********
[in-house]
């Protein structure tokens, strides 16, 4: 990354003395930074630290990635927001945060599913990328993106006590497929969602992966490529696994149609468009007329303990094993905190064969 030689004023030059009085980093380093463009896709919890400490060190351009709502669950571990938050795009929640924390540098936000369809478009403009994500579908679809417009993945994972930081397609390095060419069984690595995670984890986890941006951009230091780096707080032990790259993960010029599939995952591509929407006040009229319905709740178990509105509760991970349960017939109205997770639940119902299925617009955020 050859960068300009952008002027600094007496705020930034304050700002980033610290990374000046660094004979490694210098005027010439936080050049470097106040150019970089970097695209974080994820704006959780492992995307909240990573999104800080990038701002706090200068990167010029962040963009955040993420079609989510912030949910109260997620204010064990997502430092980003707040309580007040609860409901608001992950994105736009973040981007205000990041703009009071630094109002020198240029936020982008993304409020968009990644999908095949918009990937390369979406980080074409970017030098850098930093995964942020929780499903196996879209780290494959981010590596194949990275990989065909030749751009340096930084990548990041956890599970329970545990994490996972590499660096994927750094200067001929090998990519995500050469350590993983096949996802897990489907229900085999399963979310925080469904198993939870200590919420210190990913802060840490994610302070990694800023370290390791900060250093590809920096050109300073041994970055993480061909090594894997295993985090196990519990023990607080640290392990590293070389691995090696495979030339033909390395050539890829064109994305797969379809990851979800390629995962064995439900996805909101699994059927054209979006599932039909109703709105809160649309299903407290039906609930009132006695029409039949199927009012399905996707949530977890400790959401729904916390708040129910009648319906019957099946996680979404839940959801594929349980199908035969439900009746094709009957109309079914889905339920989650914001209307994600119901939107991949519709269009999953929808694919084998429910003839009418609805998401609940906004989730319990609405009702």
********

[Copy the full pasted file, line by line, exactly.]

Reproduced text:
[in-house]
């Protein structure tokens, strides 16, 4: 990354003395930074630290990635927001945060599913990328993106006590497929969602992966490529696994149609468009007329303990094993905190064969 030689004023030059009085980093380093463009896709919890400490060190351009709502669950571990938050795009929640924390540098936000369809478009403009994500579908679809417009993945994972930081397609390095060419069984690595995670984890986890941006951009230091780096707080032990790259993960010029599939995952591509929407006040009229319905709740178990509105509760991970349960017939109205997770639940119902299925617009955020 050859960068300009952008002027600094007496705020930034304050700002980033610290990374000046660094004979490694210098005027010439936080050049470097106040150019970089970097695209974080994820704006959780492992995307909240990573999104800080990038701002706090200068990167010029962040963009955040993420079609989510912030949910109260997620204010064990997502430092980003707040309580007040609860409901608001992950994105736009973040981007205000990041703009009071630094109002020198240029936020982008993304409020968009990644999908095949918009990937390369979406980080074409970017030098850098930093995964942020929780499903196996879209780290494959981010590596194949990275990989065909030749751009340096930084990548990041956890599970329970545990994490996972590499660096994927750094200067001929090998990519995500050469350590993983096949996802897990489907229900085999399963979310925080469904198993939870200590919420210190990913802060840490994610302070990694800023370290390791900060250093590809920096050109300073041994970055993480061909090594894997295993985090196990519990023990607080640290392990590293070389691995090696495979030339033909390395050539890829064109994305797969379809990851979800390629995962064995439900996805909101699994059927054209979006599932039909109703709105809160649309299903407290039906609930009132006695029409039949199927009012399905996707949530977890400790959401729904916390708040129910009648319906019957099946996680979404839940959801594929349980199908035969439900009746094709009957109309079914889905339920989650914001209307994600119901939107991949519709269009999953929808694919084998429910003839009418609805998401609940906004989730319990609405009702």